Ontario vacancy rate remains near historical lows Image

Ontario vacancy rate remains near historical lows

By Newinhomes on Nov 29, 2018

The Canada Mortgage and Housing Corporation released its latest Rental Market Survey, reporting a drop in the overall vacancy rate. 

The data provides information on the primary, purpose-built, and secondary rental markets. Primary being privately initiated, purpose-built rental with three units or more, and secondary units being condo apartments offered for lease. 

"Nationally, growth in rental housing demand outpaced growth in supply which led to the decline in the national vacancy rate,” says Aled ab Iorwerth, Deputy Chief Economist, CMHC. “A sharp rise in international migration combined with the aging of the population and employment growth among youth, has stimulated demand for rental housing."

The vacancy rate dropped for the second consecutive year, down to 2.4% (from 3% in 2017). The 10-year average vacancy rate in the primary market is 3%. 

From October 2017 to October 2018, demand outpaced vacancies as the number of occupied units increased 2.6%. Vacancy rates did increase slightly in Ontario, British Columbia, and Manitoba. But, Ontario’s vacancy rate remained near historical lows at 1.8% (up from 1.6% in October 2017). Kingston had the lowest vacancy rate at 0.6% and Toronto was at 1.1%. 
Vacancy rate
In the secondary market, the average vacancy rate fell from 1.6% in October 2017 to 1.4% in October 2018. Toronto’s vacancy rate of condo rentals came in at 0.7% while Hamilton’s was slightly higher at 0.9%. Vancouver had the lowest vacancy rate at 0.3%. 

Looking for a two-bedroom condo to rent in Toronto? Hopefully you have a roommate (or two). Toronto had the highest rent for a two-bedroom condo, averaging $2,393 a month. Vancouver came in second at $2,034, and Kitchener-Cambridge-Waterloo made a surprising appearance in the top three most expensive with an average monthly rent of $1,614.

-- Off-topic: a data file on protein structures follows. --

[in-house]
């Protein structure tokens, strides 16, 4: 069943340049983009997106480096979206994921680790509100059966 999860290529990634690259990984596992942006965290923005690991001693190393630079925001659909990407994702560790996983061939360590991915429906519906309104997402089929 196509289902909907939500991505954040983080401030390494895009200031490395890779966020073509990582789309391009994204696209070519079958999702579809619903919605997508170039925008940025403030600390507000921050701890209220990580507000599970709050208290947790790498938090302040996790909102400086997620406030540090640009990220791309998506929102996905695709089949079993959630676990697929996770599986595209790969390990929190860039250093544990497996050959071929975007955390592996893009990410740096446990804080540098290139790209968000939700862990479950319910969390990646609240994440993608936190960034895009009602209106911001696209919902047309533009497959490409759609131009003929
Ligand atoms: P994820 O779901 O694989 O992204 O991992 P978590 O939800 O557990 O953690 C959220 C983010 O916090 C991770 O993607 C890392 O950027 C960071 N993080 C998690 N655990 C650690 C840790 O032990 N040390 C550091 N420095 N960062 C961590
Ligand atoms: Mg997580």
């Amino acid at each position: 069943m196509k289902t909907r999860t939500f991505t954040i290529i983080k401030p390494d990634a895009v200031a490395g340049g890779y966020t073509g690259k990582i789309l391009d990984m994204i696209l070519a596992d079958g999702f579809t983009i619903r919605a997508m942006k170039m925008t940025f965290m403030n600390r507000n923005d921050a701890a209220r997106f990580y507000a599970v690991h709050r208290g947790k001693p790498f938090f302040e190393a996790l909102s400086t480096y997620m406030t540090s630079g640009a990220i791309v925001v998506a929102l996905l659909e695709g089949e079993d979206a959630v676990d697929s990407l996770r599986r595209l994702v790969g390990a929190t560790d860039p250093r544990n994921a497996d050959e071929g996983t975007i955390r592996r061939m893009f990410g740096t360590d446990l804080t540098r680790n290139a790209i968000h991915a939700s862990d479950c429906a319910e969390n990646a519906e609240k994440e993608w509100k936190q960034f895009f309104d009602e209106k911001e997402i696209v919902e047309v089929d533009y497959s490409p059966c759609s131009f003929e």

Recently, the province of Ontario scrapped rent control in an effort to increase supply. This is a controversial move because it’s not proven that rent control dissuaded developers from building purpose-built rental. 

So basically, tenants were stripped of some protection with the hopes that more developers would build rental buildings without actually knowing whether rent control was impacting development decisions. 

In the Greater Toronto Area, there is currently a record high amount of rental units in the proposal phase as of the third quarter of 2018, according to Urbanation. It seems like even with rent control, developers see the benefit of building more rental in the current state of our housing market.    

It will be interesting to see if vacancy rates increase, and whether the lack of rent control plays a role.  

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